• 2005 – Dziubalska-Kołaczyk, K. and Przedlacka, J. (eds.) English Pronunciation Models: A Changing Scene. Linguistic Insights. Studies in Language and Communication 21. Frankfurt:  Peter Lang.
  • 2002 – Estuary English? A sociophonetic study of teenage speech in the Home Counties. Frankfurt: Peter Lang.

Teaching

I teach Lusophone Literature from the nineteenth century to the present day, especially Eça de Queirós; Fernando Pessoa; women writers; the literature of Portuguese-speaking Africa.

Research

My research examines Portuguese and Brazilian literature from the nineteenth century to the present day and twentieth century literature from Portuguese-speaking Africa. My interests include genre and gender, canon-formation; women writers and images of women; Portuguese modernism; the role of literature in colonial and post-colonial representations of the nation.

Publications

  • Editor, with Stephen Parkinson, Reading Literature in Portuguese. Commentaries in Honour of Tom Earle, (Oxford: Legenda, 2013)
  • Antigone’s Daughters? Gender, Genealogy, and the Politics of Authorship in Twentieth-Century Portuguese Women’s Writing, with Hilary Owen (Lewisburg: Bucknell University Press, 2011)
  • Editor, with Stephen Parkinson and T. F. Earle, A Companion to Portuguese Literature, (Woodbridge: Tamesis, 2009)
  • Editor, with Claire Williams, Closer to the Wild Heart. Essays on Clarice Lispector, (Oxford: Legenda, 2002)
  • Imagens do Eu na Poesia de Florbela Espanca, (Lisbon: Imprensa Nacional- Casa da Moeda, 1997) 
  • Editor, with Glória Fernandes, Women, Literature and Culture in the Portuguese-Speaking World (Lampeter: Edwin Mellen Press, 1996)


Introduction

I am a Lecturer in Probability and Statistics at The Queen’s College, Oxford University and a Senior Research Fellow in Modelling Infectious Diseases at The Big Data Institute at University of Oxford. I am also affiliated with The Wolfson Centre of Mathematical Biology at Oxford University.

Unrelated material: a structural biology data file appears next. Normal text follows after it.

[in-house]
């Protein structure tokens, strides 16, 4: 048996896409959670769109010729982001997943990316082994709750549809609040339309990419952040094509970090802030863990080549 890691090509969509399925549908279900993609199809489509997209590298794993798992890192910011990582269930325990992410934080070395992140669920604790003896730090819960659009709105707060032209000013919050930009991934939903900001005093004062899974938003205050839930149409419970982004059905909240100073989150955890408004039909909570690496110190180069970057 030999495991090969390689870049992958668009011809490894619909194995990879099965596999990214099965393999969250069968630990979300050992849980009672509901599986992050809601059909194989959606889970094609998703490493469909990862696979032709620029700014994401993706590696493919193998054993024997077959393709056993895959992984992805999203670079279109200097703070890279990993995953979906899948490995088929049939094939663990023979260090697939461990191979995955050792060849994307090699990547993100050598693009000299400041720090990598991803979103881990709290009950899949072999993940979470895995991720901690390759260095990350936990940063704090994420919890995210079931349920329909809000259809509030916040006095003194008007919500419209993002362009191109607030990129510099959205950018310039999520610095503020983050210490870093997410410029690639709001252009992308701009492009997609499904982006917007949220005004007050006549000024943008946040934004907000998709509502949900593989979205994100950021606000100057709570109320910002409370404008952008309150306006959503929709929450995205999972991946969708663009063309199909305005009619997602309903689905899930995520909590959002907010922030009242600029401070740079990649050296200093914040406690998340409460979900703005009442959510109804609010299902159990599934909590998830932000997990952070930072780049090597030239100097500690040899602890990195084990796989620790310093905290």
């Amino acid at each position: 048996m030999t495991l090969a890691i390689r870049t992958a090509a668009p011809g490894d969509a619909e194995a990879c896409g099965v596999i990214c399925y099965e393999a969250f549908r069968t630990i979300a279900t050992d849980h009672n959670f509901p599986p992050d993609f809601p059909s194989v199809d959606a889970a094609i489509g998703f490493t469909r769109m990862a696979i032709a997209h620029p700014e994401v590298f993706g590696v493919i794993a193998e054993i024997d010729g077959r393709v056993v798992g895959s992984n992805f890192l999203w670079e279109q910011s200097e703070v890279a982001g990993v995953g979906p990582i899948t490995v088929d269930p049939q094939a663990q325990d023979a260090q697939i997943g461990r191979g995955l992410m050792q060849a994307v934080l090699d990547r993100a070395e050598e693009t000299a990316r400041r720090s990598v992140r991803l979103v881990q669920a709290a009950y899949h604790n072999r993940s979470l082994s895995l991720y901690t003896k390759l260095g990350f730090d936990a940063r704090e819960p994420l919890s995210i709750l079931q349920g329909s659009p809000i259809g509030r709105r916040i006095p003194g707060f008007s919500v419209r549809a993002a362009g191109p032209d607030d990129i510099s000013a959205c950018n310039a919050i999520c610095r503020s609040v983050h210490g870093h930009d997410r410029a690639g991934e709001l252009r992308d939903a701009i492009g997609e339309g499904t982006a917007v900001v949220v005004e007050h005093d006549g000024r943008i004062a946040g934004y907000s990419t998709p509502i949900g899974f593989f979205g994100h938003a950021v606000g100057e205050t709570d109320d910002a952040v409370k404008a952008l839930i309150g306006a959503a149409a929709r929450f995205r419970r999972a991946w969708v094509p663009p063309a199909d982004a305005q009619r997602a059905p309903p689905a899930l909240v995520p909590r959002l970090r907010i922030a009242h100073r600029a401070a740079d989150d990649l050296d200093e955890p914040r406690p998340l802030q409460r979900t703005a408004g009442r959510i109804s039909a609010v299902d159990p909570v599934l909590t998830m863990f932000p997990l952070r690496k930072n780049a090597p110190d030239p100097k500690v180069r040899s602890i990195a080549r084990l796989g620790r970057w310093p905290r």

I was at Queen’s during my undergraduate and graduate studies in Mathematics at Oxford University between 1996 and 2005. I completed my DPhil in computational mathematics under the supervision of Prof Philip Maini and Prof Helen Byrne in 2005. Following academic posts at the London School of Hygiene and Tropical Medicine and at UCL, in June 2021 I moved to the Big Data Institute at University of Oxford within Christophe Fraser’s Pathogen Dynamics Group and to take up a Lecturer post at Queen’s.

I am a Fellow of The Institute of Mathematics and its ApplicationsThe Royal Statistical Society and The Royal Society for Public Health. I am actively involved in promoting mathematics and statistics as well as other STEM subjects across schools in the UK.

Teaching

At Queen’s I teach a number of applied mathematics modules to first, second- and third-year undergraduates together with option topics in applied statistics and mathematical biology. I also supervise MMATH (fourth year) mathematics undergraduate projects. To date I have supervised three PhD students and 47 MSc and summer projects to completion.

Research

My research combines mathematical and statistical methods with data analysis and numerical simulations to answer existing and emerging questions in infectious disease and public health. I am an experienced mathematical modeller with extensive training in applied mathematics and statistics who delivers ground-breaking, innovative research in infectious disease modelling that is policy relevant, impactful and has methodological rigour. Details of my research and publications can be found on my website.


Introduction

I obtained my BSc in biological and earth sciences at the Université Saint Joseph in Beirut in 2006. Following a brief spell at the École Normale Supérieure in Paris, I completed my MSc in applied physiology at the University of Oxford followed by an MPhil in bioenergetics at the University of Cambridge. In 2009, I was awarded a Clarendon scholarship to pursue my DPhil studies in clinical neurology at the University of Oxford. Since 2014, I have held various postdoctoral appointments at Bristol and Oxford. I joined Queen’s in 2017 as stipendiary lecturer in neurophysiology.

Teaching